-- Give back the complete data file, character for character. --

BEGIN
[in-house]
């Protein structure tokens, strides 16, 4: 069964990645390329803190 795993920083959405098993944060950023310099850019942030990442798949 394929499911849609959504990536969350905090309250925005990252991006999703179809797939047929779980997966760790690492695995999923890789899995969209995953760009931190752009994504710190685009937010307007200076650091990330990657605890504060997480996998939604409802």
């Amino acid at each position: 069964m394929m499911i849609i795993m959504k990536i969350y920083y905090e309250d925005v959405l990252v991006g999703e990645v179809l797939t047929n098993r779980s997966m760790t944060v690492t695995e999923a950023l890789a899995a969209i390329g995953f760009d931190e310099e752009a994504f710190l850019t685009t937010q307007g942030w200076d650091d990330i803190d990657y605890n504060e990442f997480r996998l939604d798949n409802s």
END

[in-house]
């Protein structure tokens, strides 16, 4: 069964990645390329803190 795993920083959405098993944060950023310099850019942030990442798949 394929499911849609959504990536969350905090309250925005990252991006999703179809797939047929779980997966760790690492695995999923890789899995969209995953760009931190752009994504710190685009937010307007200076650091990330990657605890504060997480996998939604409802």
């Amino acid at each position: 069964m394929m499911i849609i795993m959504k990536i969350y920083y905090e309250d925005v959405l990252v991006g999703e990645v179809l797939t047929n098993r779980s997966m760790t944060v690492t695995e999923a950023l890789a899995a969209i390329g995953f760009d931190e310099e752009a994504f710190l850019t685009t937010q307007g942030w200076d650091d990330i803190d990657y605890n504060e990442f997480r996998l939604d798949n409802s």